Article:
Dakota College at Bottineau Beginning Second Year of Honors Program
Posted on 9/19/2013
The Honors Program is beginning its second year at Dakota College at Bottineau.
Dakota College has created honors courses which are tied to core courses students take in their studies. The program was created to integrate an honors component into current course offerings.
Students enroll in the core course and then also enroll in a one credit Honors component connected to the core course. All of the Honors sections are conducted differently. Some involve additional writing and research, some involve projects and others involve presentations or community service.
To qualify for the Honors Program, incoming Freshmen must have a minimum 3.25 GPA or an ACT composite minimum score of 22. Current college students with at least 12 earned credits must have a minimum 3.25 GPA. To remain in the program, students must maintain a 3.25 GPA.
Dr. Ken Grosz, Campus Dean, states, "Dakota College is proud of the students who participate in the institution's Honors Program. It demonstrates that they have an appetite for the best education possible, an eagerness to seize opportunities for self-improvement, and a willingness to intellectually challenge themselves."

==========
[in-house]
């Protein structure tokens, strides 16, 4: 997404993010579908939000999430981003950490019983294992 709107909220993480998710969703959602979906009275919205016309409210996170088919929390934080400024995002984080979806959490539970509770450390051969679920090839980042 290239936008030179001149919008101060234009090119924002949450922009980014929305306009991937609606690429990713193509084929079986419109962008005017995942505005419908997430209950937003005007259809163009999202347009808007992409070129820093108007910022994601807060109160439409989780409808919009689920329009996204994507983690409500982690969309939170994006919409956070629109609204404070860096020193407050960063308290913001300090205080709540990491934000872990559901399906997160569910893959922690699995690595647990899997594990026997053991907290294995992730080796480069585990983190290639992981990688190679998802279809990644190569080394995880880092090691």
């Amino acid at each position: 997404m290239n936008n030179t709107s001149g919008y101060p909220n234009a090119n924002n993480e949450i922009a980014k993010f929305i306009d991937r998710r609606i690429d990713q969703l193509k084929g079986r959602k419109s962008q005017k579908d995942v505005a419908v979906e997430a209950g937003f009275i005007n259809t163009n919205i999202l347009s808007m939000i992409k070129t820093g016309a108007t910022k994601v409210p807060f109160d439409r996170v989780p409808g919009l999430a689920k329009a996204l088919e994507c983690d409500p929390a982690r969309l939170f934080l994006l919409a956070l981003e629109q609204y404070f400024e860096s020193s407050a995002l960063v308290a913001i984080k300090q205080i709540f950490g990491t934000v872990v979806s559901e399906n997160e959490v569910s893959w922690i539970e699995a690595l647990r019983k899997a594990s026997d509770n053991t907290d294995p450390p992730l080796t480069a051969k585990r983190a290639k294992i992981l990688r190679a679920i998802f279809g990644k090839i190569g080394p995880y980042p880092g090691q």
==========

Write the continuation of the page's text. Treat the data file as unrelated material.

Keri Keith, coordinator of the Honors Program, remarked as follows, "The Honors Program was successful in its first year. The program is small, but has grown each semester that it has been offered. This year we are on track to double the number of participants, which is exciting both for students and faculty."
At the close of fall semester, many of the Honors students will participate in a symposium at which they will present their research findings and the concepts they studied while participating in the program. The symposium will highlight the work accomplished in their chosen courses.
Fall 2013 Honors course offerings are as follows: Anatomy and Physiology I, General Chemistry I, Introduction to Computers, College Composition I, American Literature I, US History to 1877 and Introduction to Psychology.